The languid afternoon hours melted into the pre-summer heat as a splash of colours descended on the roads of Chandigarh this Sunday, March 26, with the week-long Garvotsava, a celebration and an appeal for equal rights for the LGBTQ community, culminated in the pride walk.
Organised by Saksham Trust and Alankar Theatre in collaboration with the Canadian Embassy, Chandigarh, Rotaract Club of Chandigarh, Scruff, Delhi, and Panjab University, Garvotsava saw a week of activities, seminars and other events to encourage conversations about the rights of sexual minorities. These included a seminar on Gender Mainstreaming; Chetan Datar’s play Ek Madhav Baug, enacted by Mona Ambegaonkar, courtesy of Humsafar Trust, Mumbai; film screenings, and a street play. Garvotsava also had the pride of hosting participants from various parts of the country.
On Sunday, the action started with a flash mob organised by the transgender community at the university’s Student Centre. Dressed in colourful, traditional attire, the singers and dancers drew a massive crowd of spectators, some of whom were made willing participants in the revelry. The familiar folk strains of the performance — both humorous and lively — had an instant connect with the onlookers.
Following the flash mob, the pride walk commenced from the Student Centre. Armed with banners, balloons, and the pride flag, the marchers proceeded towards Sector 17. As the group marched, the beats of the dhol filled the air with energy, spurring the participants to break into a joyful dance of diversity.
Heads turned, with some onlookers wearing a curious look, while some waving and smiling at the participants. And there were still others who took the time to stop one of the marchers and ask them what this was all about.
Kodukula Venkatesh, who came all the way from Kolkata, attended each event at Garvotsava. “It was amazing to be present for the entire Garvotsava,” the self-employed 25-year-old said. “I appreciate all the hard work put in by Dhananjay, Alankar Theatre and the students of Panjab University.”
Venkatesh, who has attended pride walks in other cities, said Garvotsava was unique in its collaboration with Panjab University, because it brought about awareness among many university students who did not know about the status of LGBTQ community and its rights.
Ram Rao, who is based in Chennai and volunteers for various LGBTQ organisations throughout the country, said, “Chandigarh pride is organised by both the queer community as well as our allies. It shows what can be achieved if we work together.”
The 34-year-old dressed specially in a Punjabi salwar kameez for the occasion. “I am bigender person — equally masculine and feminine. My attire was feminine as the society perceives it, but my body is masculine. I did this also to tell people that we are the product of nature. We are both masculine and feminine in our own ways, which needs to be embraced and appreciated.”
Dhananjay Mangalmukhi, president of Sakhsham Trust, who was instrumental in organising Garvotsava, did not have it easy initially. What, however, helped was her own realisation of her identity as a transwoman, and relentless efforts to sensitise the university towards sexual minorities. “This was the first time we could put the university logo on our banners. It was a moment of pride for us,” she said.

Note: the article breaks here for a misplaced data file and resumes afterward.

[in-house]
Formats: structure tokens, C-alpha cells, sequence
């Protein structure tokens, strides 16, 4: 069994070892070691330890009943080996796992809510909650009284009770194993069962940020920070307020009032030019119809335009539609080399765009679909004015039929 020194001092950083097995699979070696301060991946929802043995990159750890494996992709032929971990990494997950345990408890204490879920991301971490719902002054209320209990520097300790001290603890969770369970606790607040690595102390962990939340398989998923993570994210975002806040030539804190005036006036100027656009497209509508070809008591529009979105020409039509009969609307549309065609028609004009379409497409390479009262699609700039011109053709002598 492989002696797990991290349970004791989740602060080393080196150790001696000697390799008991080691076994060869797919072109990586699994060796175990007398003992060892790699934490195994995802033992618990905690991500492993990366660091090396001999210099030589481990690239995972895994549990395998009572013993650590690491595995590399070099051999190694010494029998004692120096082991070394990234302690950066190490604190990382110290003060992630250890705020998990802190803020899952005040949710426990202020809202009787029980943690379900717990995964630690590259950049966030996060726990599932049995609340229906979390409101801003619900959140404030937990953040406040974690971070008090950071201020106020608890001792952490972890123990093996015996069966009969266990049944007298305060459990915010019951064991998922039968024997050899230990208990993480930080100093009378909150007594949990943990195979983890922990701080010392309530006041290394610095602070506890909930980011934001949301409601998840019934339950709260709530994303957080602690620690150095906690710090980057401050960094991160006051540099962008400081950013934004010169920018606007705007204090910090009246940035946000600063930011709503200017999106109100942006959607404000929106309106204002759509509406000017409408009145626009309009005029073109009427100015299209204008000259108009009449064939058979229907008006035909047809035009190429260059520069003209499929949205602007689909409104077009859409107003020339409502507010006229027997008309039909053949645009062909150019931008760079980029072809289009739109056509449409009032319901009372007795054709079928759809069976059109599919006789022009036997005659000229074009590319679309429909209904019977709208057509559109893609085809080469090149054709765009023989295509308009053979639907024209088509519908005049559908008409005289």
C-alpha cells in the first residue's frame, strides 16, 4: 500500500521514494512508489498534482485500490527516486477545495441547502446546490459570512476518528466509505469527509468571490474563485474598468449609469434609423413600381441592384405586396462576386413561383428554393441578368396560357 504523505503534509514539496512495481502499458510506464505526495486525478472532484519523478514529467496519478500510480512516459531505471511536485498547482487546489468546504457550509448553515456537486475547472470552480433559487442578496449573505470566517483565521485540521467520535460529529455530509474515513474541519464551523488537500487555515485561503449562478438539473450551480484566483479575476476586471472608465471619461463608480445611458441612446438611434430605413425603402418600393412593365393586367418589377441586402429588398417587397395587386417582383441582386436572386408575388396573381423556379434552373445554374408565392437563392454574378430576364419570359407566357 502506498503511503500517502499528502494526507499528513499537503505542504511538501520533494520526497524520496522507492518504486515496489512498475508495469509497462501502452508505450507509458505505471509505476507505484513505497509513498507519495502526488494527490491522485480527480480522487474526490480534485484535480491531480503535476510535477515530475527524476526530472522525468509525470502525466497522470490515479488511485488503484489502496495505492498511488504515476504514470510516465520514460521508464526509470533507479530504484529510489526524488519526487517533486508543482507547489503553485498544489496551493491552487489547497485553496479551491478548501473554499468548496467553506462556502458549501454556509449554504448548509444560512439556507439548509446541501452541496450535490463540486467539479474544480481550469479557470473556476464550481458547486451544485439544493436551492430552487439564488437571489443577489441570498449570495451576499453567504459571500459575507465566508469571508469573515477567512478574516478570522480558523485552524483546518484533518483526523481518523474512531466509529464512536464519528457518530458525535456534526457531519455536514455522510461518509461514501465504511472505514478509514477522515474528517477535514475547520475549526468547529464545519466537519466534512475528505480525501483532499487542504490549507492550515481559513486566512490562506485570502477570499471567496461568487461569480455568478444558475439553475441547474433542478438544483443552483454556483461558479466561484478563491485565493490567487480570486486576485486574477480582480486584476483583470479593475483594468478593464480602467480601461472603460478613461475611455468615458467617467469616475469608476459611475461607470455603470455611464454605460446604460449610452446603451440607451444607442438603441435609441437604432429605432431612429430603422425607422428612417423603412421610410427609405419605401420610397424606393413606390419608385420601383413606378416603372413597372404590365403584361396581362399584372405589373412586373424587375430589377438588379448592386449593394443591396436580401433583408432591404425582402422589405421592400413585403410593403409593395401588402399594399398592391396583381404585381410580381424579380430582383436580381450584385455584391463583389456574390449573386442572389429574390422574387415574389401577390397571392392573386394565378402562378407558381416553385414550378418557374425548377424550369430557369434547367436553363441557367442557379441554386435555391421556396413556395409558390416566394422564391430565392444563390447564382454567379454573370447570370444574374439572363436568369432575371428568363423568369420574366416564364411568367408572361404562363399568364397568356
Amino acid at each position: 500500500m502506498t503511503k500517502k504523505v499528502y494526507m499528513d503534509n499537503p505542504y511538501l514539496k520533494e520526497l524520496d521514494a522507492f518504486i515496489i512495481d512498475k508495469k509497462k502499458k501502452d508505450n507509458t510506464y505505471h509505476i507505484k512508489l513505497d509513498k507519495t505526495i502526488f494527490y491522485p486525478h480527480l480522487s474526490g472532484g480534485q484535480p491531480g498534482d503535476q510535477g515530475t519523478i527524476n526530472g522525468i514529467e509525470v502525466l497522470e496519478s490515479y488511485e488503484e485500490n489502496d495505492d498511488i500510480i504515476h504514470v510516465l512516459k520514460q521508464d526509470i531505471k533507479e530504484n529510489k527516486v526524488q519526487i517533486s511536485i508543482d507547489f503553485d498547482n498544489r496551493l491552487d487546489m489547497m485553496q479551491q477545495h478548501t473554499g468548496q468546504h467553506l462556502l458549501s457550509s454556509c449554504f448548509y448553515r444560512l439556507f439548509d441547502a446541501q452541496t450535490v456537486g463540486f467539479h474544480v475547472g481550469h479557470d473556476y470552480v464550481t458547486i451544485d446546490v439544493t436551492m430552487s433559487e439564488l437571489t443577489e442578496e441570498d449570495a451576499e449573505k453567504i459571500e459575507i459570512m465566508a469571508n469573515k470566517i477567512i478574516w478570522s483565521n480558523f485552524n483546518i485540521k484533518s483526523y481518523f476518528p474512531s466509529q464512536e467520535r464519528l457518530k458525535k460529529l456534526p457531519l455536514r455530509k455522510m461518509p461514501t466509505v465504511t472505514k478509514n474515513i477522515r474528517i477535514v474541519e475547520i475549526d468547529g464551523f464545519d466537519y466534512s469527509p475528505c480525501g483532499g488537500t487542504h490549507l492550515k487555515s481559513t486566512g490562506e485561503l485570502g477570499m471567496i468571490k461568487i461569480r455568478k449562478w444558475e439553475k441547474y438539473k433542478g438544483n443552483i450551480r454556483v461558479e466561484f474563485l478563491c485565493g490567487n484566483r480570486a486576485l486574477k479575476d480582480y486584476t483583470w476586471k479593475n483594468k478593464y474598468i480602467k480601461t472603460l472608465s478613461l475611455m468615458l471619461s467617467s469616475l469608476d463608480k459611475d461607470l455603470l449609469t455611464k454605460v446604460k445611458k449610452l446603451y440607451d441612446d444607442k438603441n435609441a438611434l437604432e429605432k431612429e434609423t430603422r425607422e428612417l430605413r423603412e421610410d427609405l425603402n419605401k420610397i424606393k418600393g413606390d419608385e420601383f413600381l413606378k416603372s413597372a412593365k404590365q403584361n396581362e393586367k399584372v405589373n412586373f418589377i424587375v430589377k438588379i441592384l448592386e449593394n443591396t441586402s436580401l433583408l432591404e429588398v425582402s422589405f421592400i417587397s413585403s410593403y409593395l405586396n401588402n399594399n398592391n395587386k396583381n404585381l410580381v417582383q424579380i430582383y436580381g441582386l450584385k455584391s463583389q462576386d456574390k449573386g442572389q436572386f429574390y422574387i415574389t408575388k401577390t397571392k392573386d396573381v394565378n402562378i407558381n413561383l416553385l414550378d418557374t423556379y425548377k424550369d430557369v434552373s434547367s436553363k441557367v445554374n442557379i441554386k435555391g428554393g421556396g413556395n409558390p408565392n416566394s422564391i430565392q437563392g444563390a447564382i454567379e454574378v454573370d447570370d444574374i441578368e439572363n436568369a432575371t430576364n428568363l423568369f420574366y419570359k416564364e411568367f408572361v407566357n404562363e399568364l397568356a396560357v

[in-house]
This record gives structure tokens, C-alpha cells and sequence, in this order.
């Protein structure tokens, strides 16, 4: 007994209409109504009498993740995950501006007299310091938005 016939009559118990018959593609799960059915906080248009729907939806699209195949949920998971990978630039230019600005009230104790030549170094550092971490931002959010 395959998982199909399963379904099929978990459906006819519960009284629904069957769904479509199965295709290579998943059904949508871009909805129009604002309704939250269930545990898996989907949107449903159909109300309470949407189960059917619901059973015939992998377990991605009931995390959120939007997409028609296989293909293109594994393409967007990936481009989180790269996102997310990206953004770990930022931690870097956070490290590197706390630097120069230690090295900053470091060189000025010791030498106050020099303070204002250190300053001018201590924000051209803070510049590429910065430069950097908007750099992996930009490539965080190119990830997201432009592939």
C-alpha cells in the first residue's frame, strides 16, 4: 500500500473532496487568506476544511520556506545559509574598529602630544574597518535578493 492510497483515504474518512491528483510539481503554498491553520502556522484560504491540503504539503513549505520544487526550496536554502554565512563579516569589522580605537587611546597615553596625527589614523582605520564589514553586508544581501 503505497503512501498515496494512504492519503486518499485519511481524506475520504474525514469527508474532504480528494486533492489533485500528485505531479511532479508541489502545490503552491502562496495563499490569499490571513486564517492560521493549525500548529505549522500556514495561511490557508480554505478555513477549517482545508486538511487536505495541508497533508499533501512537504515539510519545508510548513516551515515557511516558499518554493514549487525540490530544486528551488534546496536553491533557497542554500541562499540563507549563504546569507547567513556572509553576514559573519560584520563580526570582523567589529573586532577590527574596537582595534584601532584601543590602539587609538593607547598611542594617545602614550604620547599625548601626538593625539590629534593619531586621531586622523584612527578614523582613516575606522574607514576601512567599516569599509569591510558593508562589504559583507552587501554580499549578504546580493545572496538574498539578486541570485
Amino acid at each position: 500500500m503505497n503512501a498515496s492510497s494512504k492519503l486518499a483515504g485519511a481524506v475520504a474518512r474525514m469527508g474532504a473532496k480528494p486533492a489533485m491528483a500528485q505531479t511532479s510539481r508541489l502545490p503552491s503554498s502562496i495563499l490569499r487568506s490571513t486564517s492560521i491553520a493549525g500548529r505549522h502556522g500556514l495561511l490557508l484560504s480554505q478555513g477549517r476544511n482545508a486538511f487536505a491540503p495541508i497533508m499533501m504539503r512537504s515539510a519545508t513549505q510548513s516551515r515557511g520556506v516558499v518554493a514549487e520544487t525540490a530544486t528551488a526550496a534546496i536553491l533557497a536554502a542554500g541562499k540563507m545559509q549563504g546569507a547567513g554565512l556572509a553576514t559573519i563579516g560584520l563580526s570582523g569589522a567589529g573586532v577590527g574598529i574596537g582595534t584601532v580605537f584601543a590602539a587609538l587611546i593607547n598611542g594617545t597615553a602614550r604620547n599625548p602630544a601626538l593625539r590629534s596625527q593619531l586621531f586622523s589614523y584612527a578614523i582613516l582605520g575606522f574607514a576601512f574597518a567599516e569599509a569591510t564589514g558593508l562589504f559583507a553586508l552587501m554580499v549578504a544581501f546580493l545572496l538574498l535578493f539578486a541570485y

Notwithstanding a few hiccups in getting permissions for venues for Garvotsav, the week, she said, saw a warm and enthusiastic response from students. “Never before had the campus looked so colourful.” Also helping the cause was the fact the Dhananjay herself is a student at the university, so getting the requisite formalities done was easier than previous years.
What perhaps sets Chandigarh Pride apart is that it is organised at an academic institution, and ends at a public place. “We start at the very source of knowledge dissemination. That way, our aim is to have a lasting impact of our efforts, and we hope that this will shape the attitude of future generations,” Dhananjay said.
Bhanu Pratap Pangtey, executive director of Saksham Trust, agreed. “The straight allies were more involved in the organisational activities than earlier. There were more activities, and Garvotsav was also a cultural week of sorts. Hence, our outreach was wider than previous pride walks,” Bhanu said.
Haripal Baluja, a straight student of the university, said he wanted to know more about the issues of human rights and walking with the marchers gave him a new perspective. “I want to tell straight people that falling in love with a person of the opposite gender comes naturally to them. What if they were forced to develop the same feeling for a person of the same gender? It is the same with LGBTQ people, you cannot force who they should love or marry.”
The marchers finally reached Sector 17 Plaza, where the march ended after some speeches and more dancing. The shoppers at the venue, as elsewhere throughout the march, stopped to watch and listen. As an autorickshaw driver at the plaza remarked, “Haan sir, pyar karne ka haq sabko hona chahiye [Yes sir, everyone should have the right to love],” the message had hit home — at least on the street — this last Sunday of March.
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